Richardson DP, Foxe JJ, Mazurek KA, Abraham N, Freedman EG - NeuroImage. 2021 Dec 23.
When an individual attempts to walk and perform a mental task simultaneously, the brain must manage distribution of resources between processes directing either movement through the environment, or planning and execution of the task. If priorities change, or competition for the brain’s resources exceeds the supply, disruptions to these processes may occur (Cognitive-Motor Interference), causing unstable gait or poor performance on the cognitive task. Declining performance on a cognitive task could stem from walking interfering with either preparations made before the task is performed, or processes which occur as the task is being carried out.
To compare the effects of walking on preparatory processes and brain activity as a task is carried out, twenty-two young adult participants completed a task-switching experiment. On each trial of the experiment cues instructed participants to prepare for one of two possible tasks. Next, participants were required to compare two images projected on a screen in front of them. The correct response on each trial depended on which of the two tasks was being performed. The task was easier when participants needed to repeatedly make the same type of comparison, and harder when they were required to switch between the two different tasks from one trial to the next. As participants repeatedly performed trials while sitting or walking, their brain activity and movements were monitored using Mobile Brain and Body Imaging (MoBI), a technology which pairs electroencephalography (EEG) with motion capture.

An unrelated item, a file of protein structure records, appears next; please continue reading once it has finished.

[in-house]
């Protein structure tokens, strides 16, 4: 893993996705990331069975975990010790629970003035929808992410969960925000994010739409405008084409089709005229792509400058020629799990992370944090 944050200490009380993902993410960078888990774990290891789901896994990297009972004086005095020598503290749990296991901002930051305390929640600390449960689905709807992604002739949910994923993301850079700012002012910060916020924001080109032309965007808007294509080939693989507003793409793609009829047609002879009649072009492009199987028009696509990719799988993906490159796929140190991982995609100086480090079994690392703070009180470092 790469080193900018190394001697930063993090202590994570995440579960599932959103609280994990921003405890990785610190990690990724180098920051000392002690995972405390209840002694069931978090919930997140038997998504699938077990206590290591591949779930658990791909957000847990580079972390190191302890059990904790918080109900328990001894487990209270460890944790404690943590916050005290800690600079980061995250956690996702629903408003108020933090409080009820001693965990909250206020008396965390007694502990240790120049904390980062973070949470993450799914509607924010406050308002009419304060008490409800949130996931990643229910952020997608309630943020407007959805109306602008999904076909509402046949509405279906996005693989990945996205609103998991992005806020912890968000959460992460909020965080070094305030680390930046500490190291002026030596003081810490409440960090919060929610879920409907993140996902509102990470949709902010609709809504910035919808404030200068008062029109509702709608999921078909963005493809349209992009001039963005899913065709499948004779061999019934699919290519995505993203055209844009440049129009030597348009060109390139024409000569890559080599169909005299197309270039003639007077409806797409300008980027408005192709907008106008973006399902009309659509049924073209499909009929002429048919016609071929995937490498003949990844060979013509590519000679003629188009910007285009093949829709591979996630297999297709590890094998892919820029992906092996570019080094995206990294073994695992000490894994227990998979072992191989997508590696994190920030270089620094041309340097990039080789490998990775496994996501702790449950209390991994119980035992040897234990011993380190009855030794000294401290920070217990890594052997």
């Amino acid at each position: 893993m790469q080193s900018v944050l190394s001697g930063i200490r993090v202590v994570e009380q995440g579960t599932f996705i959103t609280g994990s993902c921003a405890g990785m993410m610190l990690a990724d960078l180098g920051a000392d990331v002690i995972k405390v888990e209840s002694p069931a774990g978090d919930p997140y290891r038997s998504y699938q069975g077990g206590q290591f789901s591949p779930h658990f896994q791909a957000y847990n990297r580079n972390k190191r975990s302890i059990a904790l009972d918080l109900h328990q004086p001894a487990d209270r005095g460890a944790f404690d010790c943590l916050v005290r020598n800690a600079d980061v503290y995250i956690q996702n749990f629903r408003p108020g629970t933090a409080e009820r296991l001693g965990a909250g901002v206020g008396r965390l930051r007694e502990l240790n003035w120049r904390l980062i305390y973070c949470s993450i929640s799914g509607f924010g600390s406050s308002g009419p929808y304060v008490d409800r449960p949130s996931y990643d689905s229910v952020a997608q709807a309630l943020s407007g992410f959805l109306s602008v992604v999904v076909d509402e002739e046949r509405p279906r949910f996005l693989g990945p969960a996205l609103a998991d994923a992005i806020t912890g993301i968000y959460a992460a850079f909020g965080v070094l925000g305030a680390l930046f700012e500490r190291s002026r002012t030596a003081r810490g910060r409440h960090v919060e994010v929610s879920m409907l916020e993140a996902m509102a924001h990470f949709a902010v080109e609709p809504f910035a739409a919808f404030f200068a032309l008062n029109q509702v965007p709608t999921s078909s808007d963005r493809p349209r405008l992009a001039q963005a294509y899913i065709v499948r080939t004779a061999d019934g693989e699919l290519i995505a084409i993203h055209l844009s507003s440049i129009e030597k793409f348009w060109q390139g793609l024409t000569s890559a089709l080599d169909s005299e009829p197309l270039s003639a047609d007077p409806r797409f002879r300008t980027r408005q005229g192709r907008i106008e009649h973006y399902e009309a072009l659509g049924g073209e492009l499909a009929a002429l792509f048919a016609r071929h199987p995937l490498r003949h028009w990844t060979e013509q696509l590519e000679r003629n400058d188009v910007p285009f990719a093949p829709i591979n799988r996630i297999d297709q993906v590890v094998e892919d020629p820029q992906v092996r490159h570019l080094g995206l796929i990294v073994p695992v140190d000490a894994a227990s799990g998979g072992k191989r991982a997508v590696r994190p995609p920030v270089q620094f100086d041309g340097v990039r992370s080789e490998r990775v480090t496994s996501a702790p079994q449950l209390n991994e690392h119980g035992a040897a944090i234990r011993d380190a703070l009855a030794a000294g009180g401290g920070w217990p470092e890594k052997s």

Although walking progressively changed participants’ brain activity underlying both task preparation and execution as task difficulty increased, neither task performance, nor gait suffered. Rather, participants adapted to walking and performing the task simultaneously, with gait consistency and stability actually improving. Overall this suggests the brains of these healthy young adults flexibly matched the supply of resources for cognitive and motor processes to the increases in demands. It also suggests there may be surprising benefits to performing cognitive and motor processes simultaneously within the range of an individual’s adaptive capacity. Understanding the limits of this range, and how it changes with the normal effects of aging, or the abnormal effects of disease, may also provide new measures to track brain health in the clinic.